Friday, May 15, 2009

What if Cloud Computing Fails

I once wrote about the advantages and disadvantages of cloud computing. And I found this insightful article from PC World, that gives us new idea about what may happen if cloud computing fails. You can read the PC World article here: http://www.pcworld.com/article/164946/google_outage_lesson_dont_get_stuck_in_a_cloud.html Take note of the section that talks about an incident where a cloud server company closes abruptly and they did not even give the customers a chance to recover their data.

This is something that companies would have to consider if they are contemplating of going this route.

Sunday, May 10, 2009

Accessing Windows Folders from Wubi Kubuntu

1. Click the K button. 2. Choose File Manager 3. You will be presented with this screen. Kubuntu File Manager 4. Click on Root which is the red folder icon on the left side. 5. You will then get this screen Kubuntu Linux 6. You will notice that is a folder name host. This is your windows folder. You are allowed to copy files between Wubi and Windows.

Benefits of Using Linux

The primary benefit of using Linux is security. You won't have a problem with viruses messing up your computer. In my long experience of using Linux, there was not a time where I had to reformat my computer because of a virus or trojan attack. Or because something messed up with my system registry. It does not mean that viruses won't find their way into your computer. It is just that they won't be able to carry out their malicious intent. They would find themselves stuck in the folder where they first land. And you can simply delete them when you notice them.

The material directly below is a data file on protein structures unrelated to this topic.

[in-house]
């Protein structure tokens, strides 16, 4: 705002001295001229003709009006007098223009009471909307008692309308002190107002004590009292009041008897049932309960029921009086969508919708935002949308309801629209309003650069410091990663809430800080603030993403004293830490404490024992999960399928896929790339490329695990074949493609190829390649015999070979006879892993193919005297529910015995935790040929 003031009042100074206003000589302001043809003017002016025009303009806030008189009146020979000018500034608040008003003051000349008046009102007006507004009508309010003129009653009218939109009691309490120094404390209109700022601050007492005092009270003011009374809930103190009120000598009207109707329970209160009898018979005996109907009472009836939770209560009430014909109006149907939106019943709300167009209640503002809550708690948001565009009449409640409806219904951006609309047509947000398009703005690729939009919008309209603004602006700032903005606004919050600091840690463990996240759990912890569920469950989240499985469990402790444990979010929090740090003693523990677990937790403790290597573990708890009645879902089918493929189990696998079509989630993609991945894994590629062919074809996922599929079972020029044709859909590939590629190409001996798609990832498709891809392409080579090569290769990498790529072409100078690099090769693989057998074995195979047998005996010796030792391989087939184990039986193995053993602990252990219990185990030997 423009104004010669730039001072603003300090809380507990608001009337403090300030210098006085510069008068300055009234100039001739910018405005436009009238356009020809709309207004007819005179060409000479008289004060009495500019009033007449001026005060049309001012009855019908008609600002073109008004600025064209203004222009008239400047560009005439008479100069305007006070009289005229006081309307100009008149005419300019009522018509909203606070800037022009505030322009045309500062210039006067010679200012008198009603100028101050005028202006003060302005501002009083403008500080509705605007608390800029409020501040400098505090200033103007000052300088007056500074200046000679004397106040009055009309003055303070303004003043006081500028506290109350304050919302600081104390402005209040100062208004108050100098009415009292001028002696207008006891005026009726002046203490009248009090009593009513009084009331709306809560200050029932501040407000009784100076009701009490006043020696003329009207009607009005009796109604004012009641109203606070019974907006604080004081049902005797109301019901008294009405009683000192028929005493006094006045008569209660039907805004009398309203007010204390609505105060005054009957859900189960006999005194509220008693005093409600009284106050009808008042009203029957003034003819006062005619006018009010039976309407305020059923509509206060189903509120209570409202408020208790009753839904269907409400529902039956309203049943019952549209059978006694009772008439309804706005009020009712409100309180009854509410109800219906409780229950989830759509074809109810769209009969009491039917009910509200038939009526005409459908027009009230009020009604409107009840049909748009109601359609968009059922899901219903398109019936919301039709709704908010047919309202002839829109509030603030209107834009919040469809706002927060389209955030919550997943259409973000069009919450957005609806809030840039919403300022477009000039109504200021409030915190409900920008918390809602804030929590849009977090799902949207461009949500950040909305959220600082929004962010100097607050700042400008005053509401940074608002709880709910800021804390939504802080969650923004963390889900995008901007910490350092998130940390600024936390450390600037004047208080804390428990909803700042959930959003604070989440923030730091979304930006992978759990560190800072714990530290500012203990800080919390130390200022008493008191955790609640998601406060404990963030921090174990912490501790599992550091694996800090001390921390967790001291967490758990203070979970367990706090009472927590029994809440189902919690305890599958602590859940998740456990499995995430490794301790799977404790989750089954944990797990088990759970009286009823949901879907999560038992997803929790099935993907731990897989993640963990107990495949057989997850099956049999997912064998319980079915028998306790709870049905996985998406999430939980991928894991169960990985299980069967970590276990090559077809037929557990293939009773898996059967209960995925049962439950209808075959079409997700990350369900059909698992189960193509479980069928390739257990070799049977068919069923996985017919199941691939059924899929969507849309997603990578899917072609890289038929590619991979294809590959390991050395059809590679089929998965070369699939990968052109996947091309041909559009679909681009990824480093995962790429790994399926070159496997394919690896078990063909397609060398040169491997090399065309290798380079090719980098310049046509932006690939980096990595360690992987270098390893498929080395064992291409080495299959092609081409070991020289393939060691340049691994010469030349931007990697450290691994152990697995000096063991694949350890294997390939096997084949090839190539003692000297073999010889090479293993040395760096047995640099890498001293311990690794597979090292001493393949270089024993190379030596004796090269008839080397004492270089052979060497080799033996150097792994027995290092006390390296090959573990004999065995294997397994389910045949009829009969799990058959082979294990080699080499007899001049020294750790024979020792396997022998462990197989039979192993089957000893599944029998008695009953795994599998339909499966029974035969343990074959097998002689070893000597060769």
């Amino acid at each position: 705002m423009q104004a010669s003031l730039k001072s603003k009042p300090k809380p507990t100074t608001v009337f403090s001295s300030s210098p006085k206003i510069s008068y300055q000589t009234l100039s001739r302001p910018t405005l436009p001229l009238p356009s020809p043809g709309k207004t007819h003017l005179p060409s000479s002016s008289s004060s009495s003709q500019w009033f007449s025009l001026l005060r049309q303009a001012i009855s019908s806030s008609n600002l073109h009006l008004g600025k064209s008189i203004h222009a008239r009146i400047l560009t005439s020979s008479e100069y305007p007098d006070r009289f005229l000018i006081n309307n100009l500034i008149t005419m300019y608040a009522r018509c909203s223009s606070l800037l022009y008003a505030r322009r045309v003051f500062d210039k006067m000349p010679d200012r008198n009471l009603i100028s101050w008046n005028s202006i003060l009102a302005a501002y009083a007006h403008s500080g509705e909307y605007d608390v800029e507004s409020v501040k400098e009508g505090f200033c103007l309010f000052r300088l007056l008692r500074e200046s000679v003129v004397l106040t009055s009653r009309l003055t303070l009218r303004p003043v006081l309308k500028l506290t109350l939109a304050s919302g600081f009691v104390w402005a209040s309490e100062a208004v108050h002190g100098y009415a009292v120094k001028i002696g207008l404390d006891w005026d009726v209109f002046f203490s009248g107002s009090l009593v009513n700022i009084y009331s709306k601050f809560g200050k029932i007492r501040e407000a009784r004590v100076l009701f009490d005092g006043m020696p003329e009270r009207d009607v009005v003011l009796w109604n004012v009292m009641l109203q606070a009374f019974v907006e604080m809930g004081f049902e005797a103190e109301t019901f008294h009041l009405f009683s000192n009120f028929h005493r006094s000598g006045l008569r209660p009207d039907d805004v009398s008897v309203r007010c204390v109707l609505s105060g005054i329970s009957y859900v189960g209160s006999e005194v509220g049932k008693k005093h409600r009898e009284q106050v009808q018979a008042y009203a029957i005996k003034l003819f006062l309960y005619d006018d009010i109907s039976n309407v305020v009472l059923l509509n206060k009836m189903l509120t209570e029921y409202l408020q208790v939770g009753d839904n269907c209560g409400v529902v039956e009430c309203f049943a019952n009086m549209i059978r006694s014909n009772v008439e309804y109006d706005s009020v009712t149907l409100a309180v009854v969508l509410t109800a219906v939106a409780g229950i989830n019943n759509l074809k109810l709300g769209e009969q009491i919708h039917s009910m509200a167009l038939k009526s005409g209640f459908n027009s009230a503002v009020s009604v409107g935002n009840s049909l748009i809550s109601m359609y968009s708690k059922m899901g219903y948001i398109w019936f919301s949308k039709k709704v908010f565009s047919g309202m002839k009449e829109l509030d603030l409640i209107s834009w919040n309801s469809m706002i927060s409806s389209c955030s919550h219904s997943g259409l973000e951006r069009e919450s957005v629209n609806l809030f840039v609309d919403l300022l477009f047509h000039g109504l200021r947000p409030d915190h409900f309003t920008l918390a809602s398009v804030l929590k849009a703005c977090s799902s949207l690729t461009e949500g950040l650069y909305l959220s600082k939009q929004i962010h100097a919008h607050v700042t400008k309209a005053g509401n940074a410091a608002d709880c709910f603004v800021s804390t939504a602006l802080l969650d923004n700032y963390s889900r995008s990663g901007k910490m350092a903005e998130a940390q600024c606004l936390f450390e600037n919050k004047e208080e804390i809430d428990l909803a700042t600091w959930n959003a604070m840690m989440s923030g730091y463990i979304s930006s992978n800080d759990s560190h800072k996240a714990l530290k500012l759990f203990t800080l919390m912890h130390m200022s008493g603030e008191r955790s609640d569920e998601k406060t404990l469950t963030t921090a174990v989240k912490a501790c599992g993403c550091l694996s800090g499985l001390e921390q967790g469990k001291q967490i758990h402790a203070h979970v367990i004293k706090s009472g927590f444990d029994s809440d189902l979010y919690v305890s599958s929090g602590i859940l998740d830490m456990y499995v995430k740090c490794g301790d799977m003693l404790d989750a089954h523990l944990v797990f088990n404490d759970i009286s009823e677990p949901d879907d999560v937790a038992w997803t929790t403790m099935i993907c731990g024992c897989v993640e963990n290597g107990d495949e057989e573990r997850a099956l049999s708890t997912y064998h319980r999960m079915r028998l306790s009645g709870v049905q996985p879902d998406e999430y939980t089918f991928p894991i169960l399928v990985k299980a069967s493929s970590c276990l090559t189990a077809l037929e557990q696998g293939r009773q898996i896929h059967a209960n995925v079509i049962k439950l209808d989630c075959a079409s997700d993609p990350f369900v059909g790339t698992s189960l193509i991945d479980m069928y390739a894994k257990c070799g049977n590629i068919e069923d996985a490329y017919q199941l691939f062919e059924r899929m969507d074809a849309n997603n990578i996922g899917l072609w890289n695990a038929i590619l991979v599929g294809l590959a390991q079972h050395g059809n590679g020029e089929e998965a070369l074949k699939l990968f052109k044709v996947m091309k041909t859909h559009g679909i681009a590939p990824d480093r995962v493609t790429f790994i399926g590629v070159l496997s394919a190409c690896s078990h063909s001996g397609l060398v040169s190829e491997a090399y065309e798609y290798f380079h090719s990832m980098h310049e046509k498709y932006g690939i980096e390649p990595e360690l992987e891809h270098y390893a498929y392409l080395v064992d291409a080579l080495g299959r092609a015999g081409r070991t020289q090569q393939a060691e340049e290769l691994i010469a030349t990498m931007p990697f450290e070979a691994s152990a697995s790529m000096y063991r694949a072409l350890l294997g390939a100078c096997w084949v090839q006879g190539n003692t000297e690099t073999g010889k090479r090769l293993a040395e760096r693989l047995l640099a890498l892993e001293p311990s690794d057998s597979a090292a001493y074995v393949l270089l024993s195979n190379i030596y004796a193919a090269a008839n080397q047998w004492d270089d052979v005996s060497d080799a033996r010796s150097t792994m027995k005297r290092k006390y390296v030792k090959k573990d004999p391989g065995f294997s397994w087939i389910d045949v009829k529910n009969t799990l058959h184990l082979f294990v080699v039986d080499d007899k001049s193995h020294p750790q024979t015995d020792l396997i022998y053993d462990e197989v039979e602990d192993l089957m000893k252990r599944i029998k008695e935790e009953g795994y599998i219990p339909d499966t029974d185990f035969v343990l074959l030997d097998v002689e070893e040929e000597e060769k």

So how is this possible?
 
Linux Files and Folders Security Policies There are three kinds of user privelges in Linux.
 
a. Owner - is the person who created a file or folder.

b. Group - a person could belong to a group. The Group setting of a user allows them to have access to files and folders that have been created by another user who belongs to the same group.  

c. Root - This is the admin or superuser. They have access to everything.

There are three kinds of permission settings for each files and folders.

1. read access - Which means you can read but you can't edit them.

2. read/write access - which means they are editable.

3. read/execute - you can read and execute the file but you can't edit them.

4. read/write/execute - you can read, write, and run the file.

The Owner and the superuser can set the privileges available for a file or folder. They have the option to even limit the access of other users that belong in their group. Now if you are not the owner, not a superuser, and not a member of the group, that means you wont even see the file or folder at all. Linux systems files are also editable only by the root user. This is what makes Linux systems very secure. As long as you don't give your access to somebody else, you can be sure that your files and folders will be safe.